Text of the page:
In 2010 the movie American: The Bill Hicks Story was released in the UK. It had a few showings and I am hoping it will get a theatrical release here in the US. The movie is a documentary featuring new interviews with his friends, family and fellow comedians. It also uses old footage of Bill in a unique animated style to tell stories from his life. Here's a link if you're interested. http://www.americanthemovie.com/
Web Exclusive BonusSometimes I come across something that I feel should be a part of a story that I wrote but I am not sure how to shoehorn it in. In this case, it was an interview with one of BIll's closest friends, Kevin Booth. Since Bill's passing he has made some films and some music but nothing even close to the level of Bill. Kevin was working on a film on the futility of the war on drugs and he ran into documentary filmmaker Michael Moore. Here’s the interesting part of the exchange.
A Bastard: Just to finish, what else have you got planned for Sacred Cow? What other things have you got planned for after the Drug War film is finished?
Kevin Booth: The Drug War film is the main thing on the schedule right now, so I’m not even sure what’s gonna come after that. That’s my main focus. It’s the first real film that I’ve tried to put all my time, energy and money into. It’s almost two years in the making now, we’ve done 70 interviews and travelled all over, so yeah, hopefully it’ll be my first film that’ll be in festivals, and make it into small theaters, get distribution.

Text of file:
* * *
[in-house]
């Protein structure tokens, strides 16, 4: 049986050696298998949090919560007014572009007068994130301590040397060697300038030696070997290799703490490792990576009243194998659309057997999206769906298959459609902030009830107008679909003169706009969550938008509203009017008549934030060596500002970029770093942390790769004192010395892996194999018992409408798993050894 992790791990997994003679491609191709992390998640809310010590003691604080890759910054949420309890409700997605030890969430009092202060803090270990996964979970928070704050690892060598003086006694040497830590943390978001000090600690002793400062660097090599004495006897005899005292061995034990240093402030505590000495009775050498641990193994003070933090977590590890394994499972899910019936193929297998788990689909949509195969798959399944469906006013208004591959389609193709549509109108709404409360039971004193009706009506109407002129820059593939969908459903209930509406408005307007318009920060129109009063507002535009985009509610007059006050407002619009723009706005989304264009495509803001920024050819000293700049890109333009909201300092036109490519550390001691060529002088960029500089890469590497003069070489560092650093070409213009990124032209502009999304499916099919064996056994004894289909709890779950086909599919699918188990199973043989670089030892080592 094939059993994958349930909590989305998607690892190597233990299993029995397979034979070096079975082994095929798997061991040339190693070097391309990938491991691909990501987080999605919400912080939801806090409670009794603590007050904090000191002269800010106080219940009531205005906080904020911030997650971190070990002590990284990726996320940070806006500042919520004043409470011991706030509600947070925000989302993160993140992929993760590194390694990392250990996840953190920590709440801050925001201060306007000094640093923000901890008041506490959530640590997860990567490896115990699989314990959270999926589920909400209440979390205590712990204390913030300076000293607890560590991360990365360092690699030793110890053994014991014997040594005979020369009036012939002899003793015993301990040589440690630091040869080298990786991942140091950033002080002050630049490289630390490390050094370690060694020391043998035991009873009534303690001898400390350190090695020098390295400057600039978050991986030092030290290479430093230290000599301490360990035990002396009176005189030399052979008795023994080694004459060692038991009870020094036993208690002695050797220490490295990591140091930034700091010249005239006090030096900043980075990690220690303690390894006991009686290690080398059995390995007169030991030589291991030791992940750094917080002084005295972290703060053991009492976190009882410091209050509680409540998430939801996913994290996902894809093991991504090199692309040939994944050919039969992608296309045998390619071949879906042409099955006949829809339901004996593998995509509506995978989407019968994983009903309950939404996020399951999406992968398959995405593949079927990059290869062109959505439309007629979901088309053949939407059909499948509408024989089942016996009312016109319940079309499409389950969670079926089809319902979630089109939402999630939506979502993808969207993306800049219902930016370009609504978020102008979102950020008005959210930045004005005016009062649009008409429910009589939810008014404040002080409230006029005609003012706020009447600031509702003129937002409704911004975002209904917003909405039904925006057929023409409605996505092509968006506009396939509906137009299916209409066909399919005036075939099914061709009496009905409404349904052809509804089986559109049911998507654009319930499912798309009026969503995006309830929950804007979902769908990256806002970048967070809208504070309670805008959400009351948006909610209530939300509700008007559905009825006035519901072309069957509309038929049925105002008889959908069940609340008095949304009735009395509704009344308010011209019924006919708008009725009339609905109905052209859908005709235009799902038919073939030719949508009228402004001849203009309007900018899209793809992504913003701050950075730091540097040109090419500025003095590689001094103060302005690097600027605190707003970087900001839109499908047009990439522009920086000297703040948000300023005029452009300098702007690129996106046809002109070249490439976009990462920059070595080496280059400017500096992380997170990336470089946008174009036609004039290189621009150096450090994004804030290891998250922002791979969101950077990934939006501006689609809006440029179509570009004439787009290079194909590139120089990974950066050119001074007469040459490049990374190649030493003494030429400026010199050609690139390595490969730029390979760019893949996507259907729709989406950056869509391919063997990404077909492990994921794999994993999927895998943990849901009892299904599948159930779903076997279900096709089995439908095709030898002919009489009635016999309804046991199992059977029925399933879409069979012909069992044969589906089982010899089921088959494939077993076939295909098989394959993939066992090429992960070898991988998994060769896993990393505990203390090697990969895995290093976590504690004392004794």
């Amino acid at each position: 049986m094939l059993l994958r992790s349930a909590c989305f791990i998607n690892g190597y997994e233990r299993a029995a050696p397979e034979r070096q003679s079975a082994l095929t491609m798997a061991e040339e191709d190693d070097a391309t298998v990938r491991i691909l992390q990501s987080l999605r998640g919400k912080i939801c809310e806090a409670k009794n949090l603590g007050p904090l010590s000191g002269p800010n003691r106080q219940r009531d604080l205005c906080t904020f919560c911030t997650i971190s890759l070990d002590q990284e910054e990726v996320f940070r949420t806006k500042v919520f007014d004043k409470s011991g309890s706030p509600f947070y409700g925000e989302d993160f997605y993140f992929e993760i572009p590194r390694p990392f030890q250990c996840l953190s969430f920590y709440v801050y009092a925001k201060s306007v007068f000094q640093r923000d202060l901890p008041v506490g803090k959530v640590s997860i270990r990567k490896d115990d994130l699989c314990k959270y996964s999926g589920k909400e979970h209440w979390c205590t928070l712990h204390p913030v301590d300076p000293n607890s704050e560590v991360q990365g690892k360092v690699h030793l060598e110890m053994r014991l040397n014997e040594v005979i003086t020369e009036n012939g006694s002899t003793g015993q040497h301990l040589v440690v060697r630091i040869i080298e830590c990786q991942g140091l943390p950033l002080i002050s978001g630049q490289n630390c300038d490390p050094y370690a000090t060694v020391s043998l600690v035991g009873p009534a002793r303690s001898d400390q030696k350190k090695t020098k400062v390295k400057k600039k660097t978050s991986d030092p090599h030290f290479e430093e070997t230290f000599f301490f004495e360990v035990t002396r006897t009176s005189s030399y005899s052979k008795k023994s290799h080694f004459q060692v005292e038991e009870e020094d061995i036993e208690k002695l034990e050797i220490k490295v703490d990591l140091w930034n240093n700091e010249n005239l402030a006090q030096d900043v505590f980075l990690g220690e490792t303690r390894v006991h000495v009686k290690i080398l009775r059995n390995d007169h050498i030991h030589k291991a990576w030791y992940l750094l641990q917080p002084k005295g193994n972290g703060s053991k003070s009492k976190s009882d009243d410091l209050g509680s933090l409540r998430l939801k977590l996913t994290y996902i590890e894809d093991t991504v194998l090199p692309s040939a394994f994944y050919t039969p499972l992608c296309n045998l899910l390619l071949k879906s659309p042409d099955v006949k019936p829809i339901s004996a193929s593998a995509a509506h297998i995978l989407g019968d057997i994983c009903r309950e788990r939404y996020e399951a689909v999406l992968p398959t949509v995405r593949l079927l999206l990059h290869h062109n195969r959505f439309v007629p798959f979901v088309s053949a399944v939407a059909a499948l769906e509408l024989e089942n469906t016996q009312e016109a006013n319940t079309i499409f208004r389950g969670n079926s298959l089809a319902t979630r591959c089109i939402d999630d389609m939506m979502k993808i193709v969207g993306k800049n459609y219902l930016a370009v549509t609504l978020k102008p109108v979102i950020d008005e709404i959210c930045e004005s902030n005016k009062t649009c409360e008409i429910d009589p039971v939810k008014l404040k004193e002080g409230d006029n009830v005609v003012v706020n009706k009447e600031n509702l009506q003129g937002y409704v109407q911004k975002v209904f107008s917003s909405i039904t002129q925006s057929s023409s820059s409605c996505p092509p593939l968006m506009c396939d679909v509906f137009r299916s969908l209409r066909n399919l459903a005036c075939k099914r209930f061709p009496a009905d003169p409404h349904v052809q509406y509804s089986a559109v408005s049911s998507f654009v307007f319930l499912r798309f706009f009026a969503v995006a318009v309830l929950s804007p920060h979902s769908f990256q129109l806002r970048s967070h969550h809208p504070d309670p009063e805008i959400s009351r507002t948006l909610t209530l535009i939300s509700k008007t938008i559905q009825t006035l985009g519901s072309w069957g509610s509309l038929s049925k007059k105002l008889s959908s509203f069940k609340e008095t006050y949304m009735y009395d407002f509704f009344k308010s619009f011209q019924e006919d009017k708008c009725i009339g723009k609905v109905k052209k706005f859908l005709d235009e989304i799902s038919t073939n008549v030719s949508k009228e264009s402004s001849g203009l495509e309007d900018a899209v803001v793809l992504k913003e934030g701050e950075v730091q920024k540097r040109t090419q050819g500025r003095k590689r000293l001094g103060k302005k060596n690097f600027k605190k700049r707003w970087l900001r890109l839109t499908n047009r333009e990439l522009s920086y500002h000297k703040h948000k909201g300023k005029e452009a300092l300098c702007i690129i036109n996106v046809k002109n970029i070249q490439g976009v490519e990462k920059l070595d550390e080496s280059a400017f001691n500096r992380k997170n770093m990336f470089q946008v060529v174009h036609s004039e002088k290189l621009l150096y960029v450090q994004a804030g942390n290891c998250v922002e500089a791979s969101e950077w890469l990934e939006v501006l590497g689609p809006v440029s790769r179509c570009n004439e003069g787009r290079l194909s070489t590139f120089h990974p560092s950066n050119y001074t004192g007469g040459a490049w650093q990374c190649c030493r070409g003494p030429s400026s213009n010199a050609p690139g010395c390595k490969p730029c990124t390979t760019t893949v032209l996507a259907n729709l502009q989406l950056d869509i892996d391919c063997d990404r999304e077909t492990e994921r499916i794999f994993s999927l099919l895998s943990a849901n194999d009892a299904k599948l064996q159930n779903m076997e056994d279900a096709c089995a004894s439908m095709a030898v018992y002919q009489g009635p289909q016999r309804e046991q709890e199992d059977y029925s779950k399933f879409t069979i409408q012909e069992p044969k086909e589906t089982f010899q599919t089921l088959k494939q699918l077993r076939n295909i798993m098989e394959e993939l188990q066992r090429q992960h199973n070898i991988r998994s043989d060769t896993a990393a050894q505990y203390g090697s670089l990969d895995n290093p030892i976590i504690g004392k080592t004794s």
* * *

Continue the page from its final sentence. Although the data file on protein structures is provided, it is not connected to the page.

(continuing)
AB: Documentaries seem to be the big thing right now, so there’s a lot of potential there.
KB: Yeah, definitely. I hope so. It’d be nice to be in the right place at the right time for once in my life.
AB: The next Michael Moore? But less of an arse, maybe…
KB: Maybe. Speaking of Michael Moore, I actually got to meet with him back in December. One thing that was interesting was that he told me that he feels like he’s channelling Bill Hicks all the time.
AB: I think it’s something a lot of people do feel… Maybe it’s a bit arrogant to say that, but if you’re doing something that is honestly what you believe, that that would be channelling Bill Hicks?
KB: Yeah, definitely.
I have always felt like I was channeling Bill Hicks. Not that well, but that's the vibe I am going for.